Daniel wrote:
    “developers’ attentions would shift toward Android as its installed base grew. But that didn’t happen and hasn’t happened.”

    Oh, iPhone and Android developer interest are probably pretty even as some surveys show. Even on Dice.com, a tech job site, if you do a keyword search, both give you about the same number of hits.

    One advantage is Android can be developed on Windows, Mac and Linux. You need a Mac for iPhone development. Any plans for XCode for Windows or Linux? Also, Android uses Java syntax, while iPhone is Objective-C.

    [Mac-only dev tools have really been holding back iPhone and iPad development, haven’t they? Chorkle! If you have to resort to surveys to find interest in Android, you’re already in trouble. There’s not much barrier in saying you’ll do something. When people put money behind their decisions, you get a better sense of what they’re really ready to support – Dan ]

  • kdaeseok

    Galaxy Tab is really a great product. If this is from the utterly lost hardware makers, can’t help but thinking that the next one would be hands down outstanding…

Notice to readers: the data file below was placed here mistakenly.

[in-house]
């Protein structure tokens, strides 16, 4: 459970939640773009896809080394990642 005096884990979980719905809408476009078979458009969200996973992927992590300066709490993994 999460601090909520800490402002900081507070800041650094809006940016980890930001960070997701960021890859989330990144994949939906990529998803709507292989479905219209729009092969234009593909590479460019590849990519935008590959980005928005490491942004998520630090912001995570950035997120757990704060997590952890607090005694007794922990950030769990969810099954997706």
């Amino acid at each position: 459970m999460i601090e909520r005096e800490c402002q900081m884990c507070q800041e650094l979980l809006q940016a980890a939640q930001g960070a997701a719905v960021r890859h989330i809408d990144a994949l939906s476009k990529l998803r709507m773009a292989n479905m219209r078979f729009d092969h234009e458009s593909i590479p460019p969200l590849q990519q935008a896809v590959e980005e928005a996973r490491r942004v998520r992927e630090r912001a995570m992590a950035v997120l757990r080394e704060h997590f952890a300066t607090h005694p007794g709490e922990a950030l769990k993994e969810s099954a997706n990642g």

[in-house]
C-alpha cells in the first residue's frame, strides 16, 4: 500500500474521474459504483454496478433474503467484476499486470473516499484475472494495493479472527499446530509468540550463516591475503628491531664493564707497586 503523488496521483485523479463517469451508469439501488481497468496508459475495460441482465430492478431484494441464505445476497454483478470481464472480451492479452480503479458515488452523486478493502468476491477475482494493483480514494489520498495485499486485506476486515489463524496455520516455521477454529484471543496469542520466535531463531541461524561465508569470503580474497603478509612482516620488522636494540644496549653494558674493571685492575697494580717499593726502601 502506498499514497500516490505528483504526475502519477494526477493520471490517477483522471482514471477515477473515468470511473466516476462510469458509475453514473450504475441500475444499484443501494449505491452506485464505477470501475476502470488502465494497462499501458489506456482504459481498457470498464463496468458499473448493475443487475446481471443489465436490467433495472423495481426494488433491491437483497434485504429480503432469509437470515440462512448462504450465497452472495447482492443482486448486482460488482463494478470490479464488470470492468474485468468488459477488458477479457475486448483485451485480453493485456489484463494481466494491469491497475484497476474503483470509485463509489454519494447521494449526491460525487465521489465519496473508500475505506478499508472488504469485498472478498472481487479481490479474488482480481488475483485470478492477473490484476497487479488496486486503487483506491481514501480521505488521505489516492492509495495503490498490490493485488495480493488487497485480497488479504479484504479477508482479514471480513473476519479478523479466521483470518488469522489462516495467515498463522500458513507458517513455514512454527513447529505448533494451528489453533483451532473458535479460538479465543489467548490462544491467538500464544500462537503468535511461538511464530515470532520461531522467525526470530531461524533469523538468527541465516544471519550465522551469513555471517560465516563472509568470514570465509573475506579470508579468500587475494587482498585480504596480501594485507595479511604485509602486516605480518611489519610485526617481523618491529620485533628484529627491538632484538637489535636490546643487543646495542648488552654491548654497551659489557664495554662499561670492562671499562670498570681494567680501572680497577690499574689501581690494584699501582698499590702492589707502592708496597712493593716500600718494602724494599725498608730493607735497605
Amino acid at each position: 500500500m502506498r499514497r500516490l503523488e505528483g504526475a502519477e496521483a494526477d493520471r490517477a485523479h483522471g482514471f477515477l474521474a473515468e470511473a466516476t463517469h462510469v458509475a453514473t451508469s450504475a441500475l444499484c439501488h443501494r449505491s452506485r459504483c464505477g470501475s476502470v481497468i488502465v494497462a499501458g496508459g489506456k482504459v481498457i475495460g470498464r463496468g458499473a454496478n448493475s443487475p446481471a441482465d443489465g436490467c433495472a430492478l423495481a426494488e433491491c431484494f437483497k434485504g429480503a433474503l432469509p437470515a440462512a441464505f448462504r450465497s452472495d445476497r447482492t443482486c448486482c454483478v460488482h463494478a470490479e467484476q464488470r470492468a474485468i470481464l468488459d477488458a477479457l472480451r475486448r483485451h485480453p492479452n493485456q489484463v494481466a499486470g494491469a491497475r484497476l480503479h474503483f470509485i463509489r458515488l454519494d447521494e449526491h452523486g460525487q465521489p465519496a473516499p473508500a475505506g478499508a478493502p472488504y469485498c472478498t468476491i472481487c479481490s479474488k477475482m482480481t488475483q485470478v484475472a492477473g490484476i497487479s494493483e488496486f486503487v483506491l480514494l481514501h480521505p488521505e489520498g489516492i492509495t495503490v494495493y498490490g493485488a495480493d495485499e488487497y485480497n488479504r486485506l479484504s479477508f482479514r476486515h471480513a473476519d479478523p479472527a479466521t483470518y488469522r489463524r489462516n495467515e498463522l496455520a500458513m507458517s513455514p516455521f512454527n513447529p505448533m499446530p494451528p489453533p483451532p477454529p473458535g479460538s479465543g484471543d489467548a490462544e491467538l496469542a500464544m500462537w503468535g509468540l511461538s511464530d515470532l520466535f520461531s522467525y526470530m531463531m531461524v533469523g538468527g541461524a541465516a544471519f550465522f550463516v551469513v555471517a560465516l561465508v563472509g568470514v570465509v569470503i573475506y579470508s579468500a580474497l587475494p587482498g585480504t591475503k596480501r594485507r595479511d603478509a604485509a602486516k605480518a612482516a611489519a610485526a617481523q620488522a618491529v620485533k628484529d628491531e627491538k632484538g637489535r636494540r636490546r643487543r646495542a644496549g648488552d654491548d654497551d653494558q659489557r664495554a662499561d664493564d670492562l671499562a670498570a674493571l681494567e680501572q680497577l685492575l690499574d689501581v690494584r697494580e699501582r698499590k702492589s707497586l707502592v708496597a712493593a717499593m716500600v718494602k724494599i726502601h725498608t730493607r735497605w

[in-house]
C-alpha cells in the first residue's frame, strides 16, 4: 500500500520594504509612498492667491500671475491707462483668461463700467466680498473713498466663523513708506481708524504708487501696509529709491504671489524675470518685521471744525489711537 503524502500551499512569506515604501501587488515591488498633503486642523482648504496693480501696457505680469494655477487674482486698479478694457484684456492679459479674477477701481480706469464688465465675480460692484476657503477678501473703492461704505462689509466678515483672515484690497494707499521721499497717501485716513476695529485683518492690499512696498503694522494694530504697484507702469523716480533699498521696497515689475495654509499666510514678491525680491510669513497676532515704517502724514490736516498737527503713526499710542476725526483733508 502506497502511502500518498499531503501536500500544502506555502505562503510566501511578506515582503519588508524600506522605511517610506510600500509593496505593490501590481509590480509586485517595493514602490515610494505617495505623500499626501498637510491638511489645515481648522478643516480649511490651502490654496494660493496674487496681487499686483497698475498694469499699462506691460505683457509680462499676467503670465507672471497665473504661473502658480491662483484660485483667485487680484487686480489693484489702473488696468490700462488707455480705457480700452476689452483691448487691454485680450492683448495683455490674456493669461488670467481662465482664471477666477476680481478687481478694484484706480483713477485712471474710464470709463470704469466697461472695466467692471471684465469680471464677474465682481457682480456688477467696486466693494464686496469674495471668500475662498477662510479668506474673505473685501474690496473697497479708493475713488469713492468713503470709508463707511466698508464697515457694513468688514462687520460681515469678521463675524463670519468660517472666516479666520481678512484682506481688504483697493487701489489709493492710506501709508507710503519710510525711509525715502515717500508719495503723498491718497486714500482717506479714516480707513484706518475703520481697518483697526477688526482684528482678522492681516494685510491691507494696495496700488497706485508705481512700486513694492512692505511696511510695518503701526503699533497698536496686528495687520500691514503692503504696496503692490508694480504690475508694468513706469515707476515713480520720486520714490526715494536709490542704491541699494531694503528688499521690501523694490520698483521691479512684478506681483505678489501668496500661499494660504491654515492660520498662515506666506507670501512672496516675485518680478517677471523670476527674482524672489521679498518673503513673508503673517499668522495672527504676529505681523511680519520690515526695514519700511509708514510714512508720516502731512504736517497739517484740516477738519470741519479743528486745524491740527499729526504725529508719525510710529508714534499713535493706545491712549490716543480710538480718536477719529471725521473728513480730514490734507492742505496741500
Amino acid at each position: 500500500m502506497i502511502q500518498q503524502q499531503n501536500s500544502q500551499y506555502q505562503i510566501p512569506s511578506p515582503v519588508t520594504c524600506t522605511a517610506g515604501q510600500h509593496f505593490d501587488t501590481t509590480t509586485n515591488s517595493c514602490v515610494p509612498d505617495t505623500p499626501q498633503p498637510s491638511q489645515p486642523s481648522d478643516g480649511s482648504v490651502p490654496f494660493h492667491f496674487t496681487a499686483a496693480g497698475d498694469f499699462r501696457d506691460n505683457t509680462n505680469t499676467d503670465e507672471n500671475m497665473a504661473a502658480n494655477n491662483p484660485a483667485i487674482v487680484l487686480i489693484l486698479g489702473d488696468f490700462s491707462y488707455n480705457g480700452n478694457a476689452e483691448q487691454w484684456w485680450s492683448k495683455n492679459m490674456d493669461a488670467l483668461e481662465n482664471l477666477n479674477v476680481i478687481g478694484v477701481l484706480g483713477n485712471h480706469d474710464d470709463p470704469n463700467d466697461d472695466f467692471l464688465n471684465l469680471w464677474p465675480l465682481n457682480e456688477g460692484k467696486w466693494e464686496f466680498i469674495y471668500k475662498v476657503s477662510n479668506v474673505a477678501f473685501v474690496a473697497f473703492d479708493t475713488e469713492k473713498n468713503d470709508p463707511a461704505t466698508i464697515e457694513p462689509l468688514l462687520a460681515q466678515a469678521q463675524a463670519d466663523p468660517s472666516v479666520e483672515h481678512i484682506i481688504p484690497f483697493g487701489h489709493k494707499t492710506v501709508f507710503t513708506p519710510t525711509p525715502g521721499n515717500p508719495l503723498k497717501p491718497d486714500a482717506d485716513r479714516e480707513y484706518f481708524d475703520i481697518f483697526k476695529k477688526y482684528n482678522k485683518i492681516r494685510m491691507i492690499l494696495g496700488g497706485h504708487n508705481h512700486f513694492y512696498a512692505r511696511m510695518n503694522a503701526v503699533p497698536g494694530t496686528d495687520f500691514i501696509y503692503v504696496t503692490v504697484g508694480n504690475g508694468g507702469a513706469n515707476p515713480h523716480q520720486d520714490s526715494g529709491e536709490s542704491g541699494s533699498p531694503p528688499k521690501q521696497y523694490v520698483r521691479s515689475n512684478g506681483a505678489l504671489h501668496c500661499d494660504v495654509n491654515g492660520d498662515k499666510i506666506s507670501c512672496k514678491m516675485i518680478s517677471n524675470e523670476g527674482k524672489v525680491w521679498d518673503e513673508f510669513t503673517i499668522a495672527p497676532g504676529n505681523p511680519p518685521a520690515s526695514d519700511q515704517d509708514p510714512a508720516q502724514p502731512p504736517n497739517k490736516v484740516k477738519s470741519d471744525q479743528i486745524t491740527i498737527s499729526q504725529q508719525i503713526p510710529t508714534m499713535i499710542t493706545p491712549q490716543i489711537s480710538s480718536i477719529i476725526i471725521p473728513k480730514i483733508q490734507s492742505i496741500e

• sprockkets

    mailjohannes, sounds reasonable, perhaps the reason why kindle sells so much

  • gus2000

    The Xoom has a barometer? Well then, I predict that Apple will be crushed by the first competitive product to include:

    – a radar detector
    – a geiger counter
    – an infrared pyrometer
    – HD FM radio
    – X-Ray
    – Police scanner
    – Satellite radio
    – RFID reader
    – Card swiper
    – DirectTV
    – Bottle opener

    And, of course, a Zorg ZF-1.

  • harrywolf

    The barometer (air pressure sensor) could be useful in a variety of apps.
    One that springs to mind if this barometer reached the iPhone is an Altimeter.
    Nothing wrong with adding sensors – they are obviously very small and only expand App possibilities.

  • http://themacadvocate.com TheMacAdvocate

    Excellent summation to a great series, Daniel.

    I’m fascinated by manufacturers’ efforts to distinguish their offerings from “vanilla” Android with UI overlays like “Sense” and “Blur”, only to turn around and build the Nexus One and Nexus S for them and have these devices hailed as best in show. That these manufacturers don’t think they’ll cannibalize their other products makes me wonder how dumb they think consumers are.